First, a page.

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Through the Looking Glass

Lily Collins in Amazon's The Last Tycoon

Lily Collins in Amazon's The Last Tycoon.

If Lily Collins wasn’t real, F. Scott Fitzgerald might have invented her. Even now in 2017, the Fitzgerald-esque golden girl components are all there—you wouldn’t be surprised if Nick Carroway or Dick Diver came across Lily somewhere in the first 100 pages of The Great Gatsby or Tender Is the Night: a wealthy young actress coming into her own this summer, with eyebrows that could be described as vivifying and athletic, the daughter of English pop star Phil Collins—a modern woman who has both modeled and written for fashion magazines.

Which is why the 28-year-old Collins seems born to play one of Fitzgerald’s strongest female characters, Celia Brady, in Amazon Studio’s new series-length adaptation of his final, unfinished novel, The Last Tycoon.

Collins is doing press for the series in New York when she reaches me by phone. “Oh, you’re in Minnesota right now?” she asks, delighted to be reminded of Fitzgerald’s boyhood home. “I was just on an elevator with somebody else from Minnesota and they were telling me how dreadfully hot it is there.” She says it’s unseasonably cold in New York, but that she likes it because it reminds her of her true home, the English countryside. “I definitely feel more European at heart, deep down,” she says. She volunteers that the favorite bits of her formative years, the moments that put her the “most at ease,” were spent in West Sussex, in locales that looked like those from any Jane Austen movie or British period drama. “But I grew up in LA, so it’s a little bit of a mix there.”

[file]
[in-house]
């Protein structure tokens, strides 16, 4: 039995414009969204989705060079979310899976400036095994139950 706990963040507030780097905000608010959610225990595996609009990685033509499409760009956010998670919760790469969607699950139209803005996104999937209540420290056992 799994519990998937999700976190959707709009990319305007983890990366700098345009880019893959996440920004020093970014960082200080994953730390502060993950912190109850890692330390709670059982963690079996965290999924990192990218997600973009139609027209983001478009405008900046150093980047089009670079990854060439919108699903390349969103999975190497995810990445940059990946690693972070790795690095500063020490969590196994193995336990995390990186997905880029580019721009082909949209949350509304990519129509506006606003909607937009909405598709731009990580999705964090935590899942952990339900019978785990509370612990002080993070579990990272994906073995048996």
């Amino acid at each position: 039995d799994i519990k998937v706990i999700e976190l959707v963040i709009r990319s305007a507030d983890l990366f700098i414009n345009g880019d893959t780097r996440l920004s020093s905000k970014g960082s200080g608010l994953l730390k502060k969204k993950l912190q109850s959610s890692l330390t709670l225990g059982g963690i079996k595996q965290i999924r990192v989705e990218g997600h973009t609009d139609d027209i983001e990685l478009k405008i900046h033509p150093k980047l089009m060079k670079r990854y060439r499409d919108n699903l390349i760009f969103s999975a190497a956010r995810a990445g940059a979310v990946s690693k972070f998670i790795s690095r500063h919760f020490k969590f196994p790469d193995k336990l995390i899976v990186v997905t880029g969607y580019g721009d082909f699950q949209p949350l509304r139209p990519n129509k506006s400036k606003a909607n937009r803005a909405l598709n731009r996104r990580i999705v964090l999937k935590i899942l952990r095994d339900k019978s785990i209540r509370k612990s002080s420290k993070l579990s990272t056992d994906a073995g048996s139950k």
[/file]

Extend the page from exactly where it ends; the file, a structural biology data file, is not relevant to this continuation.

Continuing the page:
Collins’ parents divorced when she was 5, and she was raised by her mother in California. “I grew up surrounded by old Hollywood,” she says. “My mom was born and raised in Los Angeles, and she was the president of the Beverly Hills Historical Society and on the foundation for the Greystone Mansion, which is ironically [the home on which Fitzgerald’s] Brady household is based. I used to run around there as a kid.”

In the show, Celia Brady’s father, Pat Brady—modeled by Fitzgerald on Louis B. Mayer—is played by Kelsey Grammer in full double-breasted 1920s movie-mogul mode. Pat’s business partner—and Celia Brady’s love interest—is the dashing wunderkind Monroe Stahr, portrayed on the show by Matt Bomer as a driven Don Draper-esque genius. Stahr was based on a man Fitzgerald worked for and greatly admired in real life, Irving Thalberg.

Collins throws out a spoiler alert before explaining that the television show quickly diverts from the book’s plot. “Yeah, of course, in the first episode you see her pining for him, but Celia moves right past the Monroe Stahr thing,” she says. “This is not about a young girl hooking up with some guy.” In fact, Collins sees Fitzgerald’s tragic inability to finish The Last Tycoon as an opportunity for the storytellers on the Amazon version—Billy Ray, Chris Keyser, Scott Hornbacher and A. Scott Berg—to branch out in different directions.